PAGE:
Chesterton Tribune                                                                                   Adv.

County E911 needs improvements report says

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 At their regular Tuesday meeting the Porter County Board of Commissioners were given the results of a consultant’s study of the county’s Enhanced 911 center that recommends improvements.

The second week of April is declared National Telecommunica-tions Safety Operators week, the report acknowledged the dedication and work done by Porter county emergency operators and responders.

Daniel S. McDevitt, principle of REM corporation, summarized the reports’ findings. Attending were many of the emergency operators and responders who contributed to the study.

He assured them that his group went into this project with no preconceived ideas on what should or should not be done. He said he wanted the report to truly reflect conditions and functions of the department.

The two-month study included field interviews, observations, input from member agencies and the review of policy and procedures.

Prior to starting the Lansing Illinois based REM Management Services, McDevitt retired from the Illinois State Police as a colonel. Since retiring he has made security and emergency management his full time passion.

After the commissioners approved continued work to bring about the recommended changes, McDevitt told the board “You can look at other vendors I don’t want you to put us to work because we did this study, the important thing is that our recommendations be implemented. This could be a life or death matter.”

Completed on March 17, the study’s recommendations involve staffing, scheduling, training and written procedures.

McDevitt noted that being a 911 operator is one of the most stressful jobs he has seen. To help minimize some of this stress, REM’s suggestions include: increasing staff numbers, offering more training, improving employee recognition, reducing the centers’ background noises, and eliminating weekly shift rotations.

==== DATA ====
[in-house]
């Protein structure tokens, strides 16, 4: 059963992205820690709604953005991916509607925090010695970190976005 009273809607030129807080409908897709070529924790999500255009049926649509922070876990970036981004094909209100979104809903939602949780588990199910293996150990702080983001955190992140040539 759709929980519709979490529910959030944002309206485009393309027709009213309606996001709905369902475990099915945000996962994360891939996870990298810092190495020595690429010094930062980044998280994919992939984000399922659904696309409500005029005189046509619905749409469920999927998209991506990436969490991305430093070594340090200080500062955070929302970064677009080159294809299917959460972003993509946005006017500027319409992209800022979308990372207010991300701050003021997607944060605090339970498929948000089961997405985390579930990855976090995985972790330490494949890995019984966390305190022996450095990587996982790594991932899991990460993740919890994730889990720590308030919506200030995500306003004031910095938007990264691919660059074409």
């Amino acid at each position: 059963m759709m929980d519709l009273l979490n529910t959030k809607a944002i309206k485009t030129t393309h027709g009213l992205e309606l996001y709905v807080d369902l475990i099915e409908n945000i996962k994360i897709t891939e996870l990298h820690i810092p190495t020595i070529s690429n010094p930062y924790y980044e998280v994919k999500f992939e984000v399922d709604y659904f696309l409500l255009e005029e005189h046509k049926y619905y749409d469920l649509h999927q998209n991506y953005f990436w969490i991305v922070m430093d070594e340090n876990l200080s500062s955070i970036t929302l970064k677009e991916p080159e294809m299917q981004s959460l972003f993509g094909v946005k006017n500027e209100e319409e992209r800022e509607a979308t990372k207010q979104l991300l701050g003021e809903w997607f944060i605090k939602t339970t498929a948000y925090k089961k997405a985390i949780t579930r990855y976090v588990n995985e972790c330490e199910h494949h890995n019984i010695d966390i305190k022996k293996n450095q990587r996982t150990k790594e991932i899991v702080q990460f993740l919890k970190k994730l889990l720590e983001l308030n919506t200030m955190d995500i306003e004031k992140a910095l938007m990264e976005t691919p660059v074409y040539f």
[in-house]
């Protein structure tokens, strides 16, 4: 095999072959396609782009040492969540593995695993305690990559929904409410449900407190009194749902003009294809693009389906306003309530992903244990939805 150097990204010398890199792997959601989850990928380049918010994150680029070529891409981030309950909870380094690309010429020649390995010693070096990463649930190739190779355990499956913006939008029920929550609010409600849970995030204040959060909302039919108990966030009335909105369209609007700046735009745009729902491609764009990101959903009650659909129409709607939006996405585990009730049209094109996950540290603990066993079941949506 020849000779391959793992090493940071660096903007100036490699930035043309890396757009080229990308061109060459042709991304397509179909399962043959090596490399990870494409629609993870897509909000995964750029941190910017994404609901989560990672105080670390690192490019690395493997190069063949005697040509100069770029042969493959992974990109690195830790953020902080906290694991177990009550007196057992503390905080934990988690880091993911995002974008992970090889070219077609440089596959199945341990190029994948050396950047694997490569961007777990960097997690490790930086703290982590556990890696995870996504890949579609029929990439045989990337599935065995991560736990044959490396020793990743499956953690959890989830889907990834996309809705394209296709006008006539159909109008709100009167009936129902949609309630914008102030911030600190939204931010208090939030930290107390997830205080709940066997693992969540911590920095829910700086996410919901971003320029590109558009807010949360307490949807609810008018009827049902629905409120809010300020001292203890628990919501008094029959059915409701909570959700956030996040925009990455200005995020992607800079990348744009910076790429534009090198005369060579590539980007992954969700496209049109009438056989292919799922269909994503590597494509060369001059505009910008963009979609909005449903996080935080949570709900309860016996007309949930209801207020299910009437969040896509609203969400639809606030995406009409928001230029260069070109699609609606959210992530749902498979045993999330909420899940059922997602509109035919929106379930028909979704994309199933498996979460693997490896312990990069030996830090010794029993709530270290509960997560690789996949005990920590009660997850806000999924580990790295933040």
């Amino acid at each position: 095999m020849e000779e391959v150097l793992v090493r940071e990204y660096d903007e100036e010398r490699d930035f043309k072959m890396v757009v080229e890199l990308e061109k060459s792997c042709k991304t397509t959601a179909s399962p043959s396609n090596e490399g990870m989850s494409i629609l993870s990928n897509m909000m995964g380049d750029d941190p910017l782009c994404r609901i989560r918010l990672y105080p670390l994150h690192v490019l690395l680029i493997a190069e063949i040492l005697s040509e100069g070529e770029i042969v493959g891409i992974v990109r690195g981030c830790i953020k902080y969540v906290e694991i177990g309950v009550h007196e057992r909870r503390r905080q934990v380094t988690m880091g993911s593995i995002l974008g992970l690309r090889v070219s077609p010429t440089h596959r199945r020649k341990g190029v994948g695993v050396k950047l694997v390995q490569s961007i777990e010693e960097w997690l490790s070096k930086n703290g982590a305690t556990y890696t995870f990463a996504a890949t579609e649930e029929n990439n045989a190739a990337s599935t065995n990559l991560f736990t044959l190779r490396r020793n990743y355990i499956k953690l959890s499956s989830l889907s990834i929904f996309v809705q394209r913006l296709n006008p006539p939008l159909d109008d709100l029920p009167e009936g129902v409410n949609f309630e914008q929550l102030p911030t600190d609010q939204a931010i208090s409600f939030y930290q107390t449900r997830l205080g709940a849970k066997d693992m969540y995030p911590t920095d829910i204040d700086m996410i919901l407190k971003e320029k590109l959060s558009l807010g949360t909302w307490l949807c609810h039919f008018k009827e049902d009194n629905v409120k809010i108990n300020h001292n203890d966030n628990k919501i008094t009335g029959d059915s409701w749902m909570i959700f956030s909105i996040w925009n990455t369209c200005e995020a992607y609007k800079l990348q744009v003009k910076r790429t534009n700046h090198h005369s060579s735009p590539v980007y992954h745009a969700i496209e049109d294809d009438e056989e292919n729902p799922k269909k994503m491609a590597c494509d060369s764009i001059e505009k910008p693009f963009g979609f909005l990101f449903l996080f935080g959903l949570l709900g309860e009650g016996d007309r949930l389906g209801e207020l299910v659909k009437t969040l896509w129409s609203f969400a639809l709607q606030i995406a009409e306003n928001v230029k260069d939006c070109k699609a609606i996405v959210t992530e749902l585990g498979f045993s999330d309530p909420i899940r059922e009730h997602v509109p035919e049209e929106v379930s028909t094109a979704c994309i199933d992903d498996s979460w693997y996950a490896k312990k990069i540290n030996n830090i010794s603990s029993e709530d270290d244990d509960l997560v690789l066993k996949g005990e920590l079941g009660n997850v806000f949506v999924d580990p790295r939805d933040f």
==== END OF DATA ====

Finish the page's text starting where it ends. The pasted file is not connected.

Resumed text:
Currently operators change shift each week. This, noted McDevitt, is not healthy, and as a result leads to absenteeism and increased overtime expense.

APCO, Association of Public-Safety Communications Officials, recommends that for a center the size of Porter County’s and with the volume of calls it handles, the staffing level should be 46 FTEs (full time equivalent employees). The county’s center current staffing level is 34.

In 2008 the Indiana State Legislature passed a bill that mandates counties have no more than two centers per county. In keeping with this requirement the Valparaiso and Portage centers were merged with the Porter County center. The study noted that these mergers resulted in a net loss of 5 full time equivalent positions.

The study also found inconsistencies with interdepartmental communications and training.

McDevitt added that, often, important information is not relayed between shifts or from co-workers to co-worker. In addition, training opportunities are not taken advantage of, with requests for training often being ignored.

He suggested training be scheduled on a regular basis and information learned be taught to those employees not able to attend. McDevitt called this process train the trainer.

Also McDevitt suggests that newly hired police and fire personnel be required to spend a shift in the center to better understand what it is that the operators do.

In addition, newly hired E911 employees are required to do a ride along with police to see how the work they do impacts the officer on patrol. 

To keep up with changing technology, it was also recommended that a capital development fund be established.

The report stopped short of telling the commissioners how to pay for these improvements. Last year the county’s E911 Director Dave Shiebels suggested an increased surcharge for landline phones be considered.

Speaking to the added expense of bringing about the recommended changes, McDevitt stopped short of advocating an increased surcharge saying, “The funded surcharge is not going to work. Its inadequate.”

An additional recommendation is to establish an advisory committee to meet regularly and discuss progress. The ten person committee would be comprised of all emergency disciplines, including police and fire chiefs, E911 operators and a commissioner.

Confirming his commitment to improving the county’s 911 center, Commissioner President John Evans R-North volunteered to be the first commissioner on the committee.

Pledging his support to the recommendations, Evans said, “This report is not going to just sit on a shelf somewhere.”

County Animal Shelter saga continues

Only weeks after placing the County’s Animal Shelter under the control of the Sheriffs Department, this week the Board of Commissioners announced it would be replacing the current shelter Director.

At Tuesday’s meeting, Board President John Evans, said that during a recent Executive session it was decided that Judy Bonaventura would be demoted to a position more in line with her talents and interests.

Bonaventura will continue as the shelter’s interim director, until a replacement is found.

The commissioners also approved a motion to consider Bonaventura as a candidate for the director opening.

In addition, the commissioners moved to eliminate a position known as the assistant director/secretary.


Posted 4/6/2011




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